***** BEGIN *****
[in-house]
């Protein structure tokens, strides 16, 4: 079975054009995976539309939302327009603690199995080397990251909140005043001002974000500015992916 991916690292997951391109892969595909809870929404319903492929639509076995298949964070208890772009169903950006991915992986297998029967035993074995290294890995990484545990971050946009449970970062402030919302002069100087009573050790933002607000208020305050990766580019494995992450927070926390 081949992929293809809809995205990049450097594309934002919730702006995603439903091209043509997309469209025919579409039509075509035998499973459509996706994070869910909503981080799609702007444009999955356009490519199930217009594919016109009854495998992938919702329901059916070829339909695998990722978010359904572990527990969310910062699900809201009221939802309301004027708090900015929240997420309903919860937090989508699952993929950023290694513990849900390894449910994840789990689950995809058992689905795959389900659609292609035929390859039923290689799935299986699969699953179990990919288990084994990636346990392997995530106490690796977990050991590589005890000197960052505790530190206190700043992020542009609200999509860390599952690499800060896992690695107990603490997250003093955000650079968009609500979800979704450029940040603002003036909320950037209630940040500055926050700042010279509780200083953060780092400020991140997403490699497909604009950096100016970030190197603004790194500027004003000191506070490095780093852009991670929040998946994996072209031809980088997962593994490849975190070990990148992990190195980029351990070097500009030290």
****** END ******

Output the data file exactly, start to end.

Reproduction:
[in-house]
């Protein structure tokens, strides 16, 4: 079975054009995976539309939302327009603690199995080397990251909140005043001002974000500015992916 991916690292997951391109892969595909809870929404319903492929639509076995298949964070208890772009169903950006991915992986297998029967035993074995290294890995990484545990971050946009449970970062402030919302002069100087009573050790933002607000208020305050990766580019494995992450927070926390 081949992929293809809809995205990049450097594309934002919730702006995603439903091209043509997309469209025919579409039509075509035998499973459509996706994070869910909503981080799609702007444009999955356009490519199930217009594919016109009854495998992938919702329901059916070829339909695998990722978010359904572990527990969310910062699900809201009221939802309301004027708090900015929240997420309903919860937090989508699952993929950023290694513990849900390894449910994840789990689950995809058992689905795959389900659609292609035929390859039923290689799935299986699969699953179990990919288990084994990636346990392997995530106490690796977990050991590589005890000197960052505790530190206190700043992020542009609200999509860390599952690499800060896992690695107990603490997250003093955000650079968009609500979800979704450029940040603002003036909320950037209630940040500055926050700042010279509780200083953060780092400020991140997403490699497909604009950096100016970030190197603004790194500027004003000191506070490095780093852009991670929040998946994996072209031809980088997962593994490849975190070990990148992990190195980029351990070097500009030290």